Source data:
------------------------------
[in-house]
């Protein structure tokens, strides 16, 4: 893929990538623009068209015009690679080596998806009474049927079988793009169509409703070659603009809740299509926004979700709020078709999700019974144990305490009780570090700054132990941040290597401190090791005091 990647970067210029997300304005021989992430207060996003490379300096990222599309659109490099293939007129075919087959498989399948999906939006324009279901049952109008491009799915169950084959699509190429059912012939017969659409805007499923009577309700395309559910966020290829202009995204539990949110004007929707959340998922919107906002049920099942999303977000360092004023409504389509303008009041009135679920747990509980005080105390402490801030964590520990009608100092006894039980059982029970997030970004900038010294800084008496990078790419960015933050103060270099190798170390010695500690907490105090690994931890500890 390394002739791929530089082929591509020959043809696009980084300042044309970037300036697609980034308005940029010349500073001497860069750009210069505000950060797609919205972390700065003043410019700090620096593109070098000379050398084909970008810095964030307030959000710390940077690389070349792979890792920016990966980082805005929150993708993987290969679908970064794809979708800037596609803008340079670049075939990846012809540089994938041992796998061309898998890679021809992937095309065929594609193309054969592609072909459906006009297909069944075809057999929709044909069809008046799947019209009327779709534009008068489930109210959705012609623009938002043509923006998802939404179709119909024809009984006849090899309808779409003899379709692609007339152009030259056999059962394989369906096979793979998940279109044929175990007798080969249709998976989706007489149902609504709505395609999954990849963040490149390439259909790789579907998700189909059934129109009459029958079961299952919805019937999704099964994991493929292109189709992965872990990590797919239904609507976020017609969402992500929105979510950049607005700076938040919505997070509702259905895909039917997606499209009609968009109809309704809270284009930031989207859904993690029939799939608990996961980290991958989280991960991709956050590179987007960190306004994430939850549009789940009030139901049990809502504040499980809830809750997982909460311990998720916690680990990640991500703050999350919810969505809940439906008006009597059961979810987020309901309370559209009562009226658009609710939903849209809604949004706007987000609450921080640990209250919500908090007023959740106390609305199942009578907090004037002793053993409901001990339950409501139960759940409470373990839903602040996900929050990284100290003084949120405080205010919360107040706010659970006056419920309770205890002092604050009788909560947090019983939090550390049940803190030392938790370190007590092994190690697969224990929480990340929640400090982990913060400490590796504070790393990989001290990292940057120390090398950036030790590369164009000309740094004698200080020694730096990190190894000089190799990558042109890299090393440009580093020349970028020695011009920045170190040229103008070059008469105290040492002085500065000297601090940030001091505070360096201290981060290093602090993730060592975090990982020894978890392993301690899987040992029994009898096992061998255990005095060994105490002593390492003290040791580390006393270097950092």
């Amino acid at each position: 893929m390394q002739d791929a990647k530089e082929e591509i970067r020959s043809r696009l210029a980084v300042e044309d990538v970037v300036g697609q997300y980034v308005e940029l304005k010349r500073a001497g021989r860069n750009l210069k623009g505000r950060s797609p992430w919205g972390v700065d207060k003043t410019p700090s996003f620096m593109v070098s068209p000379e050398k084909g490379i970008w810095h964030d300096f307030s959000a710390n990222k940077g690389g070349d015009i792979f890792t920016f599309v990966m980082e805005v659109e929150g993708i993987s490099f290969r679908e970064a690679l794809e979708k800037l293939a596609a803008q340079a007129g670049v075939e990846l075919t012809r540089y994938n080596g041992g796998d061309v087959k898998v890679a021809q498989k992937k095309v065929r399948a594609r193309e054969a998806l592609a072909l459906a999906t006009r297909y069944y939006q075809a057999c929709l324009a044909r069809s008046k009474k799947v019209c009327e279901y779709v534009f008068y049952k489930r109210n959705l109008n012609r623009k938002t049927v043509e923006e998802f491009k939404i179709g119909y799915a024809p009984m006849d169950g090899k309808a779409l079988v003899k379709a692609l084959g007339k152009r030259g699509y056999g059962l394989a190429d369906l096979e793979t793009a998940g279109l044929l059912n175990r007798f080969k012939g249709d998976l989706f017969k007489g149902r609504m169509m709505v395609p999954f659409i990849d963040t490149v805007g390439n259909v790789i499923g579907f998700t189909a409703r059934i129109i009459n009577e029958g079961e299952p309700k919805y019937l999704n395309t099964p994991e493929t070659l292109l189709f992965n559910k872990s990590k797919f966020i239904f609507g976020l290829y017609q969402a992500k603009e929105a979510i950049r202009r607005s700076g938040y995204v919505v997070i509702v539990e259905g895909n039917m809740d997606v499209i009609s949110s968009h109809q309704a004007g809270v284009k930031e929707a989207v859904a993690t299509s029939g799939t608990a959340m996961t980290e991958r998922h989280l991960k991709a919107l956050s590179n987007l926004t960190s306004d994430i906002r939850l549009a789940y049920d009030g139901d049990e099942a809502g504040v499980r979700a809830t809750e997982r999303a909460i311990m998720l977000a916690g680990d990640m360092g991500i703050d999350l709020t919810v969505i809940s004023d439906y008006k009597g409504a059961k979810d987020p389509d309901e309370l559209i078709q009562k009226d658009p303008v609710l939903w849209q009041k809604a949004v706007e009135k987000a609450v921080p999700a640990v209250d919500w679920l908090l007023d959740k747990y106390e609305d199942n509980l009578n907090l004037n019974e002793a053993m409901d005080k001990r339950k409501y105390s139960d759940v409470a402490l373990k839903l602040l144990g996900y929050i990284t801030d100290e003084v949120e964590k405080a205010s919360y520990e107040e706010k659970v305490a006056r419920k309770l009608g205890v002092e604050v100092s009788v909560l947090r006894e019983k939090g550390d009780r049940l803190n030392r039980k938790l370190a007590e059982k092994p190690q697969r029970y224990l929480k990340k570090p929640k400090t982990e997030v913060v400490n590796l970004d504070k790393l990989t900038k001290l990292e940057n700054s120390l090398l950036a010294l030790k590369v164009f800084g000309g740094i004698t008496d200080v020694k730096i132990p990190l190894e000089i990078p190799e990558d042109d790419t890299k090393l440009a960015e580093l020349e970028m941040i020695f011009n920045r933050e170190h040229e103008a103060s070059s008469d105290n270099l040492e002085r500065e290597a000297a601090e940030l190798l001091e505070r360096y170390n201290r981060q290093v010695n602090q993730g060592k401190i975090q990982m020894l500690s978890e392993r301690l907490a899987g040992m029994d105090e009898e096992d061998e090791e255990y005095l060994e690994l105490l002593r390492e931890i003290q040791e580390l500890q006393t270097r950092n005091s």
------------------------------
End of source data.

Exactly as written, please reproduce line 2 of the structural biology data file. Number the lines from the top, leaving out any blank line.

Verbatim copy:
């Protein structure tokens, strides 16, 4: 893929990538623009068209015009690679080596998806009474049927079988793009169509409703070659603009809740299509926004979700709020078709999700019974144990305490009780570090700054132990941040290597401190090791005091 990647970067210029997300304005021989992430207060996003490379300096990222599309659109490099293939007129075919087959498989399948999906939006324009279901049952109008491009799915169950084959699509190429059912012939017969659409805007499923009577309700395309559910966020290829202009995204539990949110004007929707959340998922919107906002049920099942999303977000360092004023409504389509303008009041009135679920747990509980005080105390402490801030964590520990009608100092006894039980059982029970997030970004900038010294800084008496990078790419960015933050103060270099190798170390010695500690907490105090690994931890500890 390394002739791929530089082929591509020959043809696009980084300042044309970037300036697609980034308005940029010349500073001497860069750009210069505000950060797609919205972390700065003043410019700090620096593109070098000379050398084909970008810095964030307030959000710390940077690389070349792979890792920016990966980082805005929150993708993987290969679908970064794809979708800037596609803008340079670049075939990846012809540089994938041992796998061309898998890679021809992937095309065929594609193309054969592609072909459906006009297909069944075809057999929709044909069809008046799947019209009327779709534009008068489930109210959705012609623009938002043509923006998802939404179709119909024809009984006849090899309808779409003899379709692609007339152009030259056999059962394989369906096979793979998940279109044929175990007798080969249709998976989706007489149902609504709505395609999954990849963040490149390439259909790789579907998700189909059934129109009459029958079961299952919805019937999704099964994991493929292109189709992965872990990590797919239904609507976020017609969402992500929105979510950049607005700076938040919505997070509702259905895909039917997606499209009609968009109809309704809270284009930031989207859904993690029939799939608990996961980290991958989280991960991709956050590179987007960190306004994430939850549009789940009030139901049990809502504040499980809830809750997982909460311990998720916690680990990640991500703050999350919810969505809940439906008006009597059961979810987020309901309370559209009562009226658009609710939903849209809604949004706007987000609450921080640990209250919500908090007023959740106390609305199942009578907090004037002793053993409901001990339950409501139960759940409470373990839903602040996900929050990284100290003084949120405080205010919360107040706010659970006056419920309770205890002092604050009788909560947090019983939090550390049940803190030392938790370190007590092994190690697969224990929480990340929640400090982990913060400490590796504070790393990989001290990292940057120390090398950036030790590369164009000309740094004698200080020694730096990190190894000089190799990558042109890299090393440009580093020349970028020695011009920045170190040229103008070059008469105290040492002085500065000297601090940030001091505070360096201290981060290093602090993730060592975090990982020894978890392993301690899987040992029994009898096992061998255990005095060994105490002593390492003290040791580390006393270097950092």